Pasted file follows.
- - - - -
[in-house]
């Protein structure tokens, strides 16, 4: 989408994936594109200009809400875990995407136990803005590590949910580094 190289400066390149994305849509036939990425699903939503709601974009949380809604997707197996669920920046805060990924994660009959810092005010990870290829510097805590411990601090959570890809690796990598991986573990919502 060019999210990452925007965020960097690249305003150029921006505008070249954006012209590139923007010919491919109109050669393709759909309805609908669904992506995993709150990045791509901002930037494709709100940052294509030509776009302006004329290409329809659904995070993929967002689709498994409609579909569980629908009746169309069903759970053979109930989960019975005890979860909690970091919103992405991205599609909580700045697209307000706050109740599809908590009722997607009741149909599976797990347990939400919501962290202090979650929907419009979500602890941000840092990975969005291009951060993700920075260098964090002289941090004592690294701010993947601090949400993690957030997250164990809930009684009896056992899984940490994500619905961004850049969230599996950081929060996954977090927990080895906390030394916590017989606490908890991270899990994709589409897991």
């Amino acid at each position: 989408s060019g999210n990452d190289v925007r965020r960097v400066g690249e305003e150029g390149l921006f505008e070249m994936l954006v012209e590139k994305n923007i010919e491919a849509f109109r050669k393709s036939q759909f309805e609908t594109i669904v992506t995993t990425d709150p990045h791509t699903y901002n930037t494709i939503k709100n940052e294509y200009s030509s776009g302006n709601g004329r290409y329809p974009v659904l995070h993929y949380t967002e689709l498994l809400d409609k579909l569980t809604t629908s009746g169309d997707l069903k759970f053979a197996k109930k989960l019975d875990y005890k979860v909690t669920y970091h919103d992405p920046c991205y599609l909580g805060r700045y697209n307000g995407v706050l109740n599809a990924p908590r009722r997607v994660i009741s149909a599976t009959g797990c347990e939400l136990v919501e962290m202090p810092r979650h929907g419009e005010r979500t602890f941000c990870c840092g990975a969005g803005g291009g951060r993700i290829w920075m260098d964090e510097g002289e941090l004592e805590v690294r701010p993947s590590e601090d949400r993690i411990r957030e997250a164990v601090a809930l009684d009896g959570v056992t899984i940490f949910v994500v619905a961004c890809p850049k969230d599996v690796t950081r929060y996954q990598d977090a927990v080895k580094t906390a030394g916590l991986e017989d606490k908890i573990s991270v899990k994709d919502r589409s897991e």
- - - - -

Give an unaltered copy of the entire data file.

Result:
[in-house]
């Protein structure tokens, strides 16, 4: 989408994936594109200009809400875990995407136990803005590590949910580094 190289400066390149994305849509036939990425699903939503709601974009949380809604997707197996669920920046805060990924994660009959810092005010990870290829510097805590411990601090959570890809690796990598991986573990919502 060019999210990452925007965020960097690249305003150029921006505008070249954006012209590139923007010919491919109109050669393709759909309805609908669904992506995993709150990045791509901002930037494709709100940052294509030509776009302006004329290409329809659904995070993929967002689709498994409609579909569980629908009746169309069903759970053979109930989960019975005890979860909690970091919103992405991205599609909580700045697209307000706050109740599809908590009722997607009741149909599976797990347990939400919501962290202090979650929907419009979500602890941000840092990975969005291009951060993700920075260098964090002289941090004592690294701010993947601090949400993690957030997250164990809930009684009896056992899984940490994500619905961004850049969230599996950081929060996954977090927990080895906390030394916590017989606490908890991270899990994709589409897991």
């Amino acid at each position: 989408s060019g999210n990452d190289v925007r965020r960097v400066g690249e305003e150029g390149l921006f505008e070249m994936l954006v012209e590139k994305n923007i010919e491919a849509f109109r050669k393709s036939q759909f309805e609908t594109i669904v992506t995993t990425d709150p990045h791509t699903y901002n930037t494709i939503k709100n940052e294509y200009s030509s776009g302006n709601g004329r290409y329809p974009v659904l995070h993929y949380t967002e689709l498994l809400d409609k579909l569980t809604t629908s009746g169309d997707l069903k759970f053979a197996k109930k989960l019975d875990y005890k979860v909690t669920y970091h919103d992405p920046c991205y599609l909580g805060r700045y697209n307000g995407v706050l109740n599809a990924p908590r009722r997607v994660i009741s149909a599976t009959g797990c347990e939400l136990v919501e962290m202090p810092r979650h929907g419009e005010r979500t602890f941000c990870c840092g990975a969005g803005g291009g951060r993700i290829w920075m260098d964090e510097g002289e941090l004592e805590v690294r701010p993947s590590e601090d949400r993690i411990r957030e997250a164990v601090a809930l009684d009896g959570v056992t899984i940490f949910v994500v619905a961004c890809p850049k969230d599996v690796t950081r929060y996954q990598d977090a927990v080895k580094t906390a030394g916590l991986e017989d606490k908890i573990s991270v899990k994709d919502r589409s897991e």